You guessed it, something that Windows RT wasn't put to use as, unfortunately. But if one were to take that OS, optimize it further and put it on next-generation light/low-end processors, but omit the 'luxuries' e.g. touch, high end hardware, etc, you could come up with tomorrow's PC-like device.

    Think of it this way. Despite the fact that people mostly use iOS/Android for computing, they still have a central "hub" for use as their one go-to device. At some point in a person's life stuff actually does get serious enough for them to sit down on a conventional computer (e.g. laptop) for "work." This "work" could include writing cover letters and preparing resumes, writing blog posts, writing on Facebook - something you simply can't leave your laptop for no matter what. My mom has an iPad, but when it comes to work - despite Google Docs and Office Web Apps - she always returns to her Windows PC. My brother, he might prefer doing his consumption on his iPad, but he ultimately returns to his MacBook Air for more intensive stuff. It happens...

    The difference however is that because of the Nexus devices most people are simply unaccustomed to paying $599+ tax for a Surface RT with Type/Touch cover. At the same time however, not everyone is going to put up with their increasingly old and dying PCs to keep up with their heavy work, why not invest in a new PC? Well, it turns out that what's available today is simply too expensive for people, and while this is an artificial IMHO, it is a reality all players in a game with Google have to contend with. You can't easily get away with $999 devices, sadly...

    As it stands Windows RT is a phenomenal OS in terms of what it offers to the user who isn't going to use it all the time, e.g. top apps such as Skype, Xbox Suite of Music, Video and Games, Office, news apps, Netflix, etc. The browser is fully Flash enabled, so web access shouldn't be a problem either. Sure, compared to iOS/Android it's weak, but why compare it devices you know people already have? Don't make them drop those platforms, make them add you! Compel them to replace their old netbooks, Windows XP/Vista PCs, etc, with a Windows RT device, and keep them away from Google's Chrome OS.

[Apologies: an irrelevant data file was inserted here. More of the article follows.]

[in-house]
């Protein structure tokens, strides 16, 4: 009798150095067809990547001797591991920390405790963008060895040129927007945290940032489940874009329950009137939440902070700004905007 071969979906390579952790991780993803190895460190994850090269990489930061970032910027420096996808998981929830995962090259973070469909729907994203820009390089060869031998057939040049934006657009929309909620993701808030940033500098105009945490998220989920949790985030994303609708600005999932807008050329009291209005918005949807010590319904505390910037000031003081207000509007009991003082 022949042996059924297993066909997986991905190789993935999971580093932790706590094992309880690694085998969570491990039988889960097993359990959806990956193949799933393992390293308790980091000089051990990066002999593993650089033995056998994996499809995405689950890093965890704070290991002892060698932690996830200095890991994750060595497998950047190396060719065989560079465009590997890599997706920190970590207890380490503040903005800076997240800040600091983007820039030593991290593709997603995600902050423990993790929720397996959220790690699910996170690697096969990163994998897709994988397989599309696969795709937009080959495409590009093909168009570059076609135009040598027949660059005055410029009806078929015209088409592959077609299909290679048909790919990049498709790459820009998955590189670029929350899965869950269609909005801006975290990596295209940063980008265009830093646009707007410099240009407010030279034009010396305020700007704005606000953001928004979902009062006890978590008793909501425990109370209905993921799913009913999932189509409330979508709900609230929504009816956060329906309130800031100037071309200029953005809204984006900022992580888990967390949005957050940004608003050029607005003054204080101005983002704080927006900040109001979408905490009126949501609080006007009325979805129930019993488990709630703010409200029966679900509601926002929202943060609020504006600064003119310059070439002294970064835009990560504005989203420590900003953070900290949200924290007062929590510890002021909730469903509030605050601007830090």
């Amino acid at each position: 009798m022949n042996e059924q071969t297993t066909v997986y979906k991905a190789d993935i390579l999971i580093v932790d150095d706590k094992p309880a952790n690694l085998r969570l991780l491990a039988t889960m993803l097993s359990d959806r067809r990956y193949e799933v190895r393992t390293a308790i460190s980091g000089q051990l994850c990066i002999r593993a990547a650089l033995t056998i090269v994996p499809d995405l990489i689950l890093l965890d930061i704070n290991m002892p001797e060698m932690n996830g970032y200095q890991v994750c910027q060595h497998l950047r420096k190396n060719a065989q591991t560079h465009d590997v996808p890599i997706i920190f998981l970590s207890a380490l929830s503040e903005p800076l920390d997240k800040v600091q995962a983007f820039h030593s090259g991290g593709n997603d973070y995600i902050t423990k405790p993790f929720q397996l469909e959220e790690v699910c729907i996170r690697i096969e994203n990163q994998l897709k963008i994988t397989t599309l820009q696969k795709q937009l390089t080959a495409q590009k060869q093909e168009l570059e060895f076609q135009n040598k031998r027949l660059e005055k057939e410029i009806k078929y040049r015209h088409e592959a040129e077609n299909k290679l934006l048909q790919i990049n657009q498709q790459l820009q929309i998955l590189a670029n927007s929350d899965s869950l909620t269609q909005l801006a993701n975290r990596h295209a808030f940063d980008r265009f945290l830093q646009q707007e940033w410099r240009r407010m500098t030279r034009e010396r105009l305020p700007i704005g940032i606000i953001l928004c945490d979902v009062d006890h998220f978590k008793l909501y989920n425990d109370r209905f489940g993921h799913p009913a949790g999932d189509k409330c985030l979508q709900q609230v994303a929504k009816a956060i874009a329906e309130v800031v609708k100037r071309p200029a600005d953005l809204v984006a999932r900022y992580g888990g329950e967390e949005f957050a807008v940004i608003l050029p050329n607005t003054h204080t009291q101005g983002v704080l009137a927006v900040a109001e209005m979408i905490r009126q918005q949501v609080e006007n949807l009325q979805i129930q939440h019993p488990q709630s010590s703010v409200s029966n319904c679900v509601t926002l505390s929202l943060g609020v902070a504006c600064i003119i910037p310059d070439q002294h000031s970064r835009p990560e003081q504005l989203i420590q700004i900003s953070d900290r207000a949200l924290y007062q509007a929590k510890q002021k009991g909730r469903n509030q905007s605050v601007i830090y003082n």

Go cheap. Spend more time optimizing Windows RT, make it such that it runs flawlessly on comparatively lesser hardware, akin to Windows Phone. Modify Windows RT so that it is easily and intuitively operable without a touch-screen, develop a top notch track-pad, and omit the luxuries. With its means Microsoft should push out a direct Chrome OS competitor with Windows RT, a 'Surface Book' that starts at $299.99 for the barebones. Moreover, couple it with $50 worth of subscriptions to Xbox Music, Skype credits, a ebooks or magazines service, etc. Market it with a vibe of "getting slow, getting old, unreliable? well, guess what, getting yourself a new PC doesn't have to run you a grand, at under $300 you can get the latest Windows PC for your Skyp'ing, your Office, your Albums, and you know - when you got sit down and work.

    With such an environment you may even be able to create a userbase that does regularly use Windows Store apps, thus attracting app and services development to the platform. Build up from the $299 with options, e.g. a touch-screen book for $399, a detachable book-tablet for $449.99, an initial Bay Trail powered Surface Pro with flash memory for $499, and so on. You can hit $999 for a North Cape powered Surface Pro with 128GB SSD.
    HeyCori and ShaunKL like this.
    04-11-2013 01:39 PM